Health & Safety

March 7, 2014

Dark colors are so slimming

412th Test Wing Ground Safety
Edwards AFB

Basic black is such a slimming color. However, at night, black along with blue and red – are too dark for drivers to see and stop in time.

If you are wearing black or dark blue, even a car going only 20 mph would not see you in time to stop.

Wear bright colors and you can be spotted in time by those going 40 mph. Not that this guarantees they will actually notice you as they drive while texting, but at least basic physics gives you a chance to be spotted versus no chance at all.

If you are commuting home, running errands, or going out to eat after dark in the winter, switch to a light-colored coat.

Parking lots and urban intersections are deathly to these casual pedestrians in the dark.

Wear a reflective vest or other highly reflective material, and even the speedsters going 60 mph can see you in time to stop.

Most casual walkers/runners disdain wearing reflective items – it simply doesn’t match the rest of their ensemble.

But, if you are a fitness walker/runner, you should wear a reflective vest and/or reflective clothing as part of your†exercise gear. Wear a hat and pack that have reflective iron-on patches and pants and jacket that have reflective strips designed into them.

Rather than wearing only one small reflective patch, you really need a full outline of reflective piping so drivers know they are looking at a moving human.

Have a reflective vest handy to quickly slip on for night walking. The vests usually come as one-size-fits-most. The reflective strips on front and back provide safety. If you get one in orange it provides day safety as well.

Wearing a headlamp or carrying a flashlight can help you spot road hazards, as well as help oncoming drivers spot you as a moving human. You may feel it’s unnecessary in urban areas that have streetlamps, until you come to an area that lacks them.

All pedestrian safety experts say to use the sidewalk or a path separate from the street rather than walking/running in the street or bike lane after dark. This is good standard advice.

At times sidewalks also have hazards such as deep shadows due to streetlamps being blocked by trees or tripping hazards like tree roots and curbs.

When forced to walk/run in the street, it is best to walk/run on the same side as oncoming traffic. If you are walking on a one-way street, choose the one where you are going the opposite direction as traffic.




All of this week's top headlines to your email every Friday.


 
 

 
MG-appointments

Don’t be a no show

The 412th Medical Group is dedicated to meeting the health care needs of you and your family by providing access to its services and the best possible medical care. No shows are a costly problem for the 412th MDG and the patie...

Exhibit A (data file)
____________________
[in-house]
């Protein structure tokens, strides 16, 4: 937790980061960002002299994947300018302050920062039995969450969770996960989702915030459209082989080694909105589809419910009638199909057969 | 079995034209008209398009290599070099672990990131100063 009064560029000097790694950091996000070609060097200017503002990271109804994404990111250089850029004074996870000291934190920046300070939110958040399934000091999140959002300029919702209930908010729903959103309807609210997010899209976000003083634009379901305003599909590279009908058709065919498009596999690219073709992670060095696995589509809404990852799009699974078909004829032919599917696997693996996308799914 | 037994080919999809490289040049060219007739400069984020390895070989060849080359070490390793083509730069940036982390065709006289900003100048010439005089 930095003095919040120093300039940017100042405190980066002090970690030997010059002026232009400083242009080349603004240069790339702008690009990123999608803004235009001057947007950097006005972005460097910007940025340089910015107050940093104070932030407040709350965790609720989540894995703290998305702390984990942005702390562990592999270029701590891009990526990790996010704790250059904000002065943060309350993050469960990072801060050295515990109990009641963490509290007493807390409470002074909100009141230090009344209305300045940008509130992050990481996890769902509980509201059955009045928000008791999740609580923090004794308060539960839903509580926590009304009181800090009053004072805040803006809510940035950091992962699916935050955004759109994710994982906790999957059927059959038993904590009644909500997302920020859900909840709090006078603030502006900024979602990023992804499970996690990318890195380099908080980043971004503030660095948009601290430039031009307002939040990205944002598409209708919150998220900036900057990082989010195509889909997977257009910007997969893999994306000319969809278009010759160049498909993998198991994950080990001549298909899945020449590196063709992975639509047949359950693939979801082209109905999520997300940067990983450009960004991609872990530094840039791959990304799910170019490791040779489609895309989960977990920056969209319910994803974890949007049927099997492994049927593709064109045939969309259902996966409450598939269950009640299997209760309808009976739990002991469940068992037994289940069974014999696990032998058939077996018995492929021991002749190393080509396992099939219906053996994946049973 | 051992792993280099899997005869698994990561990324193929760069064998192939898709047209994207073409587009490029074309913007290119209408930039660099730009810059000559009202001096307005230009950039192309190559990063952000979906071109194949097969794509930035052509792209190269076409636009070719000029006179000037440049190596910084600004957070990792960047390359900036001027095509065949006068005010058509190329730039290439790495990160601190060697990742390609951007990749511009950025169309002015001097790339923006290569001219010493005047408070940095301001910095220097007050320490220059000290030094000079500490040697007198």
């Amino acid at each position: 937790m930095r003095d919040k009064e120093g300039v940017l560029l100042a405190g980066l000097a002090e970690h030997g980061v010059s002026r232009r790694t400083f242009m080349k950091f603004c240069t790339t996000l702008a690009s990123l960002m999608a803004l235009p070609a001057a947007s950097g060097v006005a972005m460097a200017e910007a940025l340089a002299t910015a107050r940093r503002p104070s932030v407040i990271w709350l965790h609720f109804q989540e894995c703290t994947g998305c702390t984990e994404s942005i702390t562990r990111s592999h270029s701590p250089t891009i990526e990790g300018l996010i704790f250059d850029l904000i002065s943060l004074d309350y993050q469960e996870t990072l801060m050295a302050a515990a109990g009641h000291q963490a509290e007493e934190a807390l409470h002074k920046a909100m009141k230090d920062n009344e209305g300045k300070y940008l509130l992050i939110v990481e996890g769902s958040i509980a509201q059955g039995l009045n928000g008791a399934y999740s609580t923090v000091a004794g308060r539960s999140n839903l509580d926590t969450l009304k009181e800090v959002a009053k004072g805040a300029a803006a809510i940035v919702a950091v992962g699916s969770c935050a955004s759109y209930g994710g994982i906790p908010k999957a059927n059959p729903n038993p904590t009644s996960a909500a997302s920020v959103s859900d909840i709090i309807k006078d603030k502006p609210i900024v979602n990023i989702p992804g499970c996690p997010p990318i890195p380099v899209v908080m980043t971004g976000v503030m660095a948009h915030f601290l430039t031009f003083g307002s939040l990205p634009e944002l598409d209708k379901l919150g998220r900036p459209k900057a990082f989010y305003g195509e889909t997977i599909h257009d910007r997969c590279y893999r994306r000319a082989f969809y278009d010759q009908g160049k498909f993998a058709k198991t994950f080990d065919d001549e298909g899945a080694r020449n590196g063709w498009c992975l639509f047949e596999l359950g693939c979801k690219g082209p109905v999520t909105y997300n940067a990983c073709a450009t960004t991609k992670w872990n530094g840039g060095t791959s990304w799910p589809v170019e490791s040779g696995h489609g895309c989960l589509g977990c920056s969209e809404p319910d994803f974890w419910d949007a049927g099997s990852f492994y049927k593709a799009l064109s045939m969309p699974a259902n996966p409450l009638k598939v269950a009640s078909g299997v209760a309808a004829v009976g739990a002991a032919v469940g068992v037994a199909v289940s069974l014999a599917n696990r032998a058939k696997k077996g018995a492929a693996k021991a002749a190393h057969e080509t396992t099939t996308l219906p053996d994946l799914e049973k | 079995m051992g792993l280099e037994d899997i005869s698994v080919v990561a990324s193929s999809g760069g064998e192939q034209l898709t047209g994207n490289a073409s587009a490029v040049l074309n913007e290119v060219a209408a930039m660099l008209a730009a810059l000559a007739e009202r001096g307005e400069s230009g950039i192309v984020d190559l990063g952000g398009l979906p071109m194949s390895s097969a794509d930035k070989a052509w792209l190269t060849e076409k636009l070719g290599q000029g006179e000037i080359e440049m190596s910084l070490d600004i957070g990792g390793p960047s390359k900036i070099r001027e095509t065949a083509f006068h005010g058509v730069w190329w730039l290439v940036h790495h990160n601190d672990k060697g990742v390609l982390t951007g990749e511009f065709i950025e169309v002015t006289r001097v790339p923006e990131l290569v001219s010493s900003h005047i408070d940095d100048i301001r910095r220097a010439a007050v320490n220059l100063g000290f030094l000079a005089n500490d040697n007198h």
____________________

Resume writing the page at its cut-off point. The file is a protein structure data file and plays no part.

DOD brain injury experts give prevention tips for Motorcycle Safety Awareness Month

Timely advice focuses on motor vehicle collisions, leading cause of military brain injuries As part of efforts to promote safe driving during Motorcycle Safety Awareness Month, experts from the Defense and Veterans Brain Injury Center’s A Head for the Future initiative remind drivers to protect their heads while on the road. Motor vehicle collisions are...
 
 

Beat the heat through Wet Bulb Globe Temperature Index

As a safety professional and working here at Edwards AFB in the summer, you are at the mercy of the heat. Because of the heat, I will discuss the Wet Bulb Globe Temperature. The WBGT combines four thermal components: ambient air temperatures, relative humidity, air velocity and radiant heat. At Edwards, heat related incidents can...
 

 

On-the-job falls affect work productivity

It is a fact that more than 16 percent of all falls on the job result in injuries affecting the productive environment of the workplace. It becomes essential to implement a means to prevent falls while at the workplace. There are basically two kinds of falls: those that happen in single-story structure and those that...
 
 

Teal Helping Hands

Air Force photograph The Teal Helping Hands display, currently at the Oasis Community Center, is a traveling wall project presented by the 412th Test Wing’s Sexual Assault Prevention Office. The display will also head to Bldg. 3000 next to close out Sexual Assault Prevention Month.   Throughout the month of April, which is Sexual Assault...
 
 
Air Force photograph by Kenji Thuloweit

‘Motorcycles are everywhere’

Air Force photograph by Kenji Thuloweit Always be on the lookout for motorcycles while driving. Have you noticed more motorcyclists on the road lately? Have you looked for motorcyclists while driving? After a multi-vehicle acci...
 




0 Comments


Be the first to comment!


Leave a Reply

Your email address will not be published. Required fields are marked *

You may use these HTML tags and attributes: <a href="" title=""> <abbr title=""> <acronym title=""> <b> <blockquote cite=""> <cite> <code> <del datetime=""> <em> <i> <q cite=""> <strike> <strong>